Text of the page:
Also notable was the show's lampooning of 1970s social concerns; e.g., in the episode "Those Wedding Bell Blues", Prince John was preparing to sign a deal with OOPEC, an OPEC-like cartel whose chief export was olive oil. Prince John: "I'll control all the olive oil! Anyone who wants to make a salad will have to come to me!"

Cast[edit]

Theme song[edit]

During the opening show credits, a satirical song "Yay for Robin Hood!" was performed:

"Once upon a time when things were rotten
Not just food, but also kings forgotten
Everybody kicked the peasants
Things were bad and that ain't good
Then came Robin Hood (Ba-bahh!)

"Soon a band of merry men he'd gotten,
They wore outfits made of plain green cotton
Helping victims was their business.
Boy oh boy was business good --
Good for Robin Hood!

"They laughed, they loved, they fought, they drank
They jumped a lot of fences
They robbed the rich, gave to the poor
Except what they kept for expenses

"So when other legends are forgotten
We'll remember back when things were rotten
Yay for Robin Hood"

Cancellation[edit]

Despite critical acclaim, the series failed to find an audience and was cancelled after 13 episodes, with The Bionic Woman being its midseason replacement, which was a great success.[3] Eighteen years later, Brooks produced another Robin Hood parody, the feature film Robin Hood: Men in Tights. Van Patten also appeared in that film as an abbot. Van Patten and Kopell moved on to more successful and long-running series — Eight is Enough and The Love Boat, respectively. Rifkin would eventually become best known as Arvin Sloane on Alias.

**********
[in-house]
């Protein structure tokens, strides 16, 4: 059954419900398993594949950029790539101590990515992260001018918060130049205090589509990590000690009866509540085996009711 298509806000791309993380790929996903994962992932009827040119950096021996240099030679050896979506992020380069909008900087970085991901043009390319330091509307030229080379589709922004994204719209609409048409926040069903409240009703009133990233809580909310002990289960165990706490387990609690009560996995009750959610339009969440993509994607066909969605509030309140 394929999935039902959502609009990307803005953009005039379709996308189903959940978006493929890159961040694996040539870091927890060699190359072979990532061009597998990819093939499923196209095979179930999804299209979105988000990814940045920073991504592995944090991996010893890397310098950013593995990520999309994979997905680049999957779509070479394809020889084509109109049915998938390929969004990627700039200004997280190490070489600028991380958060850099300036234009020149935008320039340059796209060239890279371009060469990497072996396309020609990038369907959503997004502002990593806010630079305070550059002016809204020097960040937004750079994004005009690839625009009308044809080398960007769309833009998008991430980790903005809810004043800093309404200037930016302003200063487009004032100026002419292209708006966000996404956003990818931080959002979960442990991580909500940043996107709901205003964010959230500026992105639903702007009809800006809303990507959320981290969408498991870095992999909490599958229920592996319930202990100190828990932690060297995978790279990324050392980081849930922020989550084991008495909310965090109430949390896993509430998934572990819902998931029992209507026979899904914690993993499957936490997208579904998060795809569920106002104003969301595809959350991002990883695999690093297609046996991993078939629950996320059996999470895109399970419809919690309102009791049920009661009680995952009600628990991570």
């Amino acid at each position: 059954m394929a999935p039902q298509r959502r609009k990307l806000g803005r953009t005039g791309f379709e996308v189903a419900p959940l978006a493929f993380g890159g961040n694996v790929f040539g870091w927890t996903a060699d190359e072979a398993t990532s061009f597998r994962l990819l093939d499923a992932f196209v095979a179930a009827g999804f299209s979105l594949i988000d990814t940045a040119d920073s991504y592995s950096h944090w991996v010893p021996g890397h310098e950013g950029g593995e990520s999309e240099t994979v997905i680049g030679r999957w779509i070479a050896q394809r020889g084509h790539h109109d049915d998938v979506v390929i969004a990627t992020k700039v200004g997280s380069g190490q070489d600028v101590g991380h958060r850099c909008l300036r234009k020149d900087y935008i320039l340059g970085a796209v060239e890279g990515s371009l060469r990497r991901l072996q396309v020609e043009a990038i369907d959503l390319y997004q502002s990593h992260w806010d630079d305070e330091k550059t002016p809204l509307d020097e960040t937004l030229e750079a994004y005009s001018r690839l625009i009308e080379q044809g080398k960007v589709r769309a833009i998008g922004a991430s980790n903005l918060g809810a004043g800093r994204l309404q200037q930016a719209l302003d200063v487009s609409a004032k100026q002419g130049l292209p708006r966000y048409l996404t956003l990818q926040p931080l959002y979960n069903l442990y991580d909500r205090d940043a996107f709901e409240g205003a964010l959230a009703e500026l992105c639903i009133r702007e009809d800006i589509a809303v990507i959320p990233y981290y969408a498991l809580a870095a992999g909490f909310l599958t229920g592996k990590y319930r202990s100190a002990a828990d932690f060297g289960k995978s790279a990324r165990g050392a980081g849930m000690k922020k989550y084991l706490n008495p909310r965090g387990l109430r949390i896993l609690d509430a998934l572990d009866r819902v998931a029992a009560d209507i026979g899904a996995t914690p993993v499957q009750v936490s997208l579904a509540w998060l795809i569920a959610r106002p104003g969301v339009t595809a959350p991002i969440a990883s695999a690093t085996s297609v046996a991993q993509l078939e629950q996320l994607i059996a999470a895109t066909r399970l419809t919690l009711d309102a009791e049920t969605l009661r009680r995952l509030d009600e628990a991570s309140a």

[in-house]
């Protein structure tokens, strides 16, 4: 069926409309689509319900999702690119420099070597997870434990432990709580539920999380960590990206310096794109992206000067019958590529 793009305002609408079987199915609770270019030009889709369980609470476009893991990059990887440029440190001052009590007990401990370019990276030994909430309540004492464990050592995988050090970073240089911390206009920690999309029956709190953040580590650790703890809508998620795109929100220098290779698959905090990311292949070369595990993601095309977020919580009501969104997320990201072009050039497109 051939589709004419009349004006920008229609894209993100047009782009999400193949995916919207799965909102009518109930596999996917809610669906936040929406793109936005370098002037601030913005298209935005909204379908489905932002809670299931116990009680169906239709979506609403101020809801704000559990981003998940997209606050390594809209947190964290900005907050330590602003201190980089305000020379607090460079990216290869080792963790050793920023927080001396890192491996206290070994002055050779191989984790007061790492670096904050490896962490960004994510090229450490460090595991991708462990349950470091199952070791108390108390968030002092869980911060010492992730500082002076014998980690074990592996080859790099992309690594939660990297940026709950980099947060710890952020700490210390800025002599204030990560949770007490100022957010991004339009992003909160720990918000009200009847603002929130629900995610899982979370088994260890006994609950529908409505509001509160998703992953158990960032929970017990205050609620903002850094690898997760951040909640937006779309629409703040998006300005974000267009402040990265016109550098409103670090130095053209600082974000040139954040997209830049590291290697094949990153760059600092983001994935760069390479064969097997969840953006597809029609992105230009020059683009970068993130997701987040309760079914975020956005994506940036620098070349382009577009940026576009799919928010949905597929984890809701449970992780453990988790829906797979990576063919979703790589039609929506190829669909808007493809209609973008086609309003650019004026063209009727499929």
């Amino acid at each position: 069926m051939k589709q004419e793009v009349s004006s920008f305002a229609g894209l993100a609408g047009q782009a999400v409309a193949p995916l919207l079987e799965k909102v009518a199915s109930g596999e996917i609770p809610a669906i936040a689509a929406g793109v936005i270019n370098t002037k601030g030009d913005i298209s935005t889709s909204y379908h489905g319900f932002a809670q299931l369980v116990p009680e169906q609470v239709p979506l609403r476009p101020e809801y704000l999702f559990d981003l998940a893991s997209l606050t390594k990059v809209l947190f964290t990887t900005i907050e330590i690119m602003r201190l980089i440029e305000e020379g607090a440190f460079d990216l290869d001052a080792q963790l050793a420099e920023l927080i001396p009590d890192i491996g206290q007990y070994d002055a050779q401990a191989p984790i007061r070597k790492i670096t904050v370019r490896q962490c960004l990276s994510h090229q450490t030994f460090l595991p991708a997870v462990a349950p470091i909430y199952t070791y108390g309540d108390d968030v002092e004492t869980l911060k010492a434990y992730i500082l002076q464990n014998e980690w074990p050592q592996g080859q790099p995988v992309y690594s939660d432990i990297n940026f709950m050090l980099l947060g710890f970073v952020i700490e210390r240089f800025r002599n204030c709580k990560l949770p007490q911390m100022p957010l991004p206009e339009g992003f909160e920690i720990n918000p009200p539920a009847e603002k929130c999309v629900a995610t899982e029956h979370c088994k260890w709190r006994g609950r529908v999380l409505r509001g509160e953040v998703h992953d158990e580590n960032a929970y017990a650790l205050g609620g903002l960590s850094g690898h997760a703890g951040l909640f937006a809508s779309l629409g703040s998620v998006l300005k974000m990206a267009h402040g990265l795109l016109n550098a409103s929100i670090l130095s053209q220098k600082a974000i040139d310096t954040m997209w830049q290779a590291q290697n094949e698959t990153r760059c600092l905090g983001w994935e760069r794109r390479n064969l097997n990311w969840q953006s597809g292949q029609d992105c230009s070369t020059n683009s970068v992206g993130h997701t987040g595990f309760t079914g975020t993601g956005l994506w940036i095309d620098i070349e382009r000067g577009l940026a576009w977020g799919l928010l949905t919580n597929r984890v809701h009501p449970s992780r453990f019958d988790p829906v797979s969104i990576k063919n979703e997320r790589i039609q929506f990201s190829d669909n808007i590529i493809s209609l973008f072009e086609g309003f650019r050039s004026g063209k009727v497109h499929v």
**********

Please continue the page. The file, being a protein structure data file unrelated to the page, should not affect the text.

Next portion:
Home video[edit]

Several episodes of the series have been released on VHS in North America.

The complete series was released on DVD in 2013 as a manufactured-on-demand item exclusively available on Amazon.com's CreateSpace.[4]

Episodes[edit]

Title Directed by Written by Original air date
1"The Capture of Robin Hood"TBATBASeptember 10, 1975 (1975-09-10)
2"The French Dis-connection"Coby RuskinS : Gene Wood and Jay Burton
T : Bo Kaprall and Pat Profit
September 17, 1975 (1975-09-17)
3"The House Band"TBATBASeptember 24, 1975 (1975-09-24)
4"Those Wedding Bell Blues"Marty FeldmanTBAOctober 1, 1975 (1975-10-01)
5"A Ransom for Richard"TBATBAOctober 8, 1975 (1975-10-08)
6"The Ultimate Weapon"TBATBAOctober 15, 1975 (1975-10-15)
7"Ding Dong, the Bell is Dead"TBATBAOctober 22, 1975 (1975-10-22)
8"There Goes the Neighborhood"Cory RuskinTony Geiss and Thomas MeehanOctober 29, 1975 (1975-10-29)
9"Quarantine"TBATBANovember 12, 1975 (1975-11-12)
10"Birthday Blues"Peter H. HuntHarry Lee Scott and Robert SandNovember 19, 1975 (1975-11-19)
11
12
"The Spy: Parts 1 and 2"TBATBANovember 26, 1975 (1975-11-26)
13"This Lance for Hire"TBATBADecember 3, 1975 (1975-12-03)

References[edit]

  1. ^ John Clute and John Grant (1997). The Encyclopedia of Fantasy (1997). ISBN 978-1-85723-368-1.
  2. ^ Frank DeCaro (19 July 2013). "Borscht Belt Sherwood Forest". The New York Times. Retrieved 19 February 2021.
  3. ^ "The Bionic Woman (1976): Season 1". DVD Talk. Retrieved 2014-09-03.
  4. ^ DVD release info Archived 2015-01-05 at the Wayback Machine at TVShowsOnDVD.com

External links[edit]